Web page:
This article by Chere Dannettel (’16) was published by Aviation Security International magazine.
Until the black swan event that is COVID-19, the airline catering market value was projected to reach £17.2 billion by 2025 due to an unprecedented rise in air passenger traffic. New trends and higher expectations of foodservice, in general, by an “on-demand” travelling public were pushing new boundaries and breaking old habits. Simplified, high-quality meals, upgraded beverage choices, Wi-Fi access, and onboard entertainment – who could ask for more? Inflight service passenger satisfaction surveys continually ranked “food and beverages” at the top of the list on par with “in-flight entertainment.” This is largely due to the fact that airlines were looking for new revenue opportunities and employing new strategies to differentiate themselves from the competition.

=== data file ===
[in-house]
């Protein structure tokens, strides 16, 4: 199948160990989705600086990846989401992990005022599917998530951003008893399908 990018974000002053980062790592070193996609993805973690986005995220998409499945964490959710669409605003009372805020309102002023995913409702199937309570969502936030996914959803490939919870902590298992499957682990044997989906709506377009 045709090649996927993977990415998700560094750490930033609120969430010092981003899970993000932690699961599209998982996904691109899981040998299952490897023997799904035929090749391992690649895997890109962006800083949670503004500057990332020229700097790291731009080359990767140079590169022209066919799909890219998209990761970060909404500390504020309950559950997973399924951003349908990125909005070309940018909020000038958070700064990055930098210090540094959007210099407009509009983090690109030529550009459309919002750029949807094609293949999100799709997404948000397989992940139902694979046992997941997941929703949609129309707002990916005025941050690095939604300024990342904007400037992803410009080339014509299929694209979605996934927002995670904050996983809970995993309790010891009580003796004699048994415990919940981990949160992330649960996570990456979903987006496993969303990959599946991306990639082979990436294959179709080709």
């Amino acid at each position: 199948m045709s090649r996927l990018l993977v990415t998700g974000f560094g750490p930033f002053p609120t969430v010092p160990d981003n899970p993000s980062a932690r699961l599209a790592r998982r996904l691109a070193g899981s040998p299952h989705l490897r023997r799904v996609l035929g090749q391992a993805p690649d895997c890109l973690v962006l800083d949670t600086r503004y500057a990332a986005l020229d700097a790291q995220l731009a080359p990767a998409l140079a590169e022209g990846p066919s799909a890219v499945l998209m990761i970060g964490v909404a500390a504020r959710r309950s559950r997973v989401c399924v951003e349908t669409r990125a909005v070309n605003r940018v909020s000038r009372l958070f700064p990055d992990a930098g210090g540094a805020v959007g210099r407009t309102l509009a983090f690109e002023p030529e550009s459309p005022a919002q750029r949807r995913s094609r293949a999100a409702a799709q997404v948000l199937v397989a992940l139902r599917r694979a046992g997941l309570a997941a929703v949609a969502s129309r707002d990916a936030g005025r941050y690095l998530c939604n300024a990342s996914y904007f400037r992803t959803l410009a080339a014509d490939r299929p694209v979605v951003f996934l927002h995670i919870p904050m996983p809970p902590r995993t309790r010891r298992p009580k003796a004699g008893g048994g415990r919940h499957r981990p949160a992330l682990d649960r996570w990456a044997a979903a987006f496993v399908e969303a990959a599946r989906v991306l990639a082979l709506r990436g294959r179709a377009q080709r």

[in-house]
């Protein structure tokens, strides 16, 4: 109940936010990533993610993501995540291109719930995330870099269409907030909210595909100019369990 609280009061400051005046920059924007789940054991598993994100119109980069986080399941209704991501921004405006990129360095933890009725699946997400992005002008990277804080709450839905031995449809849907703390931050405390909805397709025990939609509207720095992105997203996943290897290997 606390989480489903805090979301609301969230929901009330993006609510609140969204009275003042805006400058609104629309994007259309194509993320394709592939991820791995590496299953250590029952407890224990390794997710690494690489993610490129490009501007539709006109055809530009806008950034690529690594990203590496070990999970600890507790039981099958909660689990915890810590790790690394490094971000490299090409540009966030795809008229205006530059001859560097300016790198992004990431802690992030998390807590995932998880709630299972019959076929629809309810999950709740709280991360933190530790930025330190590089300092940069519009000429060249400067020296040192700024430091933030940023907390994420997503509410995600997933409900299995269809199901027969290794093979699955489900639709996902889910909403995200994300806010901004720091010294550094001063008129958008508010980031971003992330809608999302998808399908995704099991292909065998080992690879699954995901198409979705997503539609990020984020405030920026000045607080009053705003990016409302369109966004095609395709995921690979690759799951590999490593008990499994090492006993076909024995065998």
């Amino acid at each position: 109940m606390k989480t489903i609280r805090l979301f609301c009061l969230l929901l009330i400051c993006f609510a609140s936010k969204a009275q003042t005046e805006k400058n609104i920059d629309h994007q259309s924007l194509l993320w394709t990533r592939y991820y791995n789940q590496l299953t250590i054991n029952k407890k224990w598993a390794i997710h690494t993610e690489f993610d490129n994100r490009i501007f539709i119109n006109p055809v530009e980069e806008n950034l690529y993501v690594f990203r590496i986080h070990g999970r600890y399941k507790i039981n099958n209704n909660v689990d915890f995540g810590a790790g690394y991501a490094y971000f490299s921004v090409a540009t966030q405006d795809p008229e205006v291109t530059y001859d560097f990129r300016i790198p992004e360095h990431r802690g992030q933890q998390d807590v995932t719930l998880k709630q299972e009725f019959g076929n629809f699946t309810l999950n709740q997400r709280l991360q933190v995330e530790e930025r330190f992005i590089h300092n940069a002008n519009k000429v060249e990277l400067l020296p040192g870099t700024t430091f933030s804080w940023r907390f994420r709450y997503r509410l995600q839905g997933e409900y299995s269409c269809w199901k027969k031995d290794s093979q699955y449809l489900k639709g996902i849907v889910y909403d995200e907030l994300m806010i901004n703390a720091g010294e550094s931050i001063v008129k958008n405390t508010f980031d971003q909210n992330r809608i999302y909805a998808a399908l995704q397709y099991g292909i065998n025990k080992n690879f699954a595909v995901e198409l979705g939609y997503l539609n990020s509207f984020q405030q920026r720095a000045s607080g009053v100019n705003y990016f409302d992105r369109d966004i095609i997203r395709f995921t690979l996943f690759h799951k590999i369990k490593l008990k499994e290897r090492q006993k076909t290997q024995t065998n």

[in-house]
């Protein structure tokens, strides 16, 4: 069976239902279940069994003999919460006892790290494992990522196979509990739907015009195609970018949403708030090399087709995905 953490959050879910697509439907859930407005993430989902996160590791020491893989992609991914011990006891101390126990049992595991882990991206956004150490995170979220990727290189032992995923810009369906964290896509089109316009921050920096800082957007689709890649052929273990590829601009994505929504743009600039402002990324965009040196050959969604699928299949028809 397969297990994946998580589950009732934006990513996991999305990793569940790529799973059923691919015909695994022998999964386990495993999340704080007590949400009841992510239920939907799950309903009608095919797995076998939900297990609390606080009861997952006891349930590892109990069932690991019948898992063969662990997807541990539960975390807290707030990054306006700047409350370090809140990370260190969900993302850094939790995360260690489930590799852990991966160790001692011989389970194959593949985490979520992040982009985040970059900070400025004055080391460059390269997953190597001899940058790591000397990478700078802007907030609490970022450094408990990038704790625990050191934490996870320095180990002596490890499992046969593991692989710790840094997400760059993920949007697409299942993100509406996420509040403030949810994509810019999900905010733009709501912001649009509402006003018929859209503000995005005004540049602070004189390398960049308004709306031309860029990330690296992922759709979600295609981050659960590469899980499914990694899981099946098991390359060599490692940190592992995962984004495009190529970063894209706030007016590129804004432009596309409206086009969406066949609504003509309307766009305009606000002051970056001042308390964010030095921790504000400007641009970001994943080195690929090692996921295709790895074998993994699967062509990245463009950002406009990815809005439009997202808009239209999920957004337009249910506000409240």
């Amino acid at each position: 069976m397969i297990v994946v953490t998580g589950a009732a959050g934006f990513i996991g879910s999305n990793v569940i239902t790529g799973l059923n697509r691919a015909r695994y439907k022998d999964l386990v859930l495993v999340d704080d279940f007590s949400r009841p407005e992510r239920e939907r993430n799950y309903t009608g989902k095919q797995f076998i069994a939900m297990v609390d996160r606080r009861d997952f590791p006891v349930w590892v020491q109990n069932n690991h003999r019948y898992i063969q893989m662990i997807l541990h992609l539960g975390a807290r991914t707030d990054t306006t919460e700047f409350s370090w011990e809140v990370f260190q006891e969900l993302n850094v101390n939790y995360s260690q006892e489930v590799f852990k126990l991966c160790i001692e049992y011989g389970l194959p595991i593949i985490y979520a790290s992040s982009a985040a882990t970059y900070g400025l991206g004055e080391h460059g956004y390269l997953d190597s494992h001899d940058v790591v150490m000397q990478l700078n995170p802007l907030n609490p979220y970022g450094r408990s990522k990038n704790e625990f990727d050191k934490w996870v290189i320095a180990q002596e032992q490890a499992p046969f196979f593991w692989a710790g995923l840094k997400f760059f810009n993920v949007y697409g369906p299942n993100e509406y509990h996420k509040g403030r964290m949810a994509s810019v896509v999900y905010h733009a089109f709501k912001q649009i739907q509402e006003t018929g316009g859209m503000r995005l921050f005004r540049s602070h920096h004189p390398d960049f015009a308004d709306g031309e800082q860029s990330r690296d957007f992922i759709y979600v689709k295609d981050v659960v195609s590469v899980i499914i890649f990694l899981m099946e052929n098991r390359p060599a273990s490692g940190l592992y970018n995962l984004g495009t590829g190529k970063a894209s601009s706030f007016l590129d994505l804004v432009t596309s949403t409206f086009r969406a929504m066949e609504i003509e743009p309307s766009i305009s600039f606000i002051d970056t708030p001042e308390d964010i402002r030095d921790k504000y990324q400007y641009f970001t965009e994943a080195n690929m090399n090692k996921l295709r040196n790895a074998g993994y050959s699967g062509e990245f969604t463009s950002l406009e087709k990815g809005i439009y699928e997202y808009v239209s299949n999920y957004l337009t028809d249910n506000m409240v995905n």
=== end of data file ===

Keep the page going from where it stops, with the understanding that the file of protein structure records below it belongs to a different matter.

But then the pandemic happened. Airlines around the world shut down catering services and laid off 70% of their staff. Planes were parked with no estimation as to when they would be returning to full operation. As of April 2020, London’s Heathrow Airport passenger traffic was down 97%. As of July, US airlines carried 73% fewer passengers year-over-year.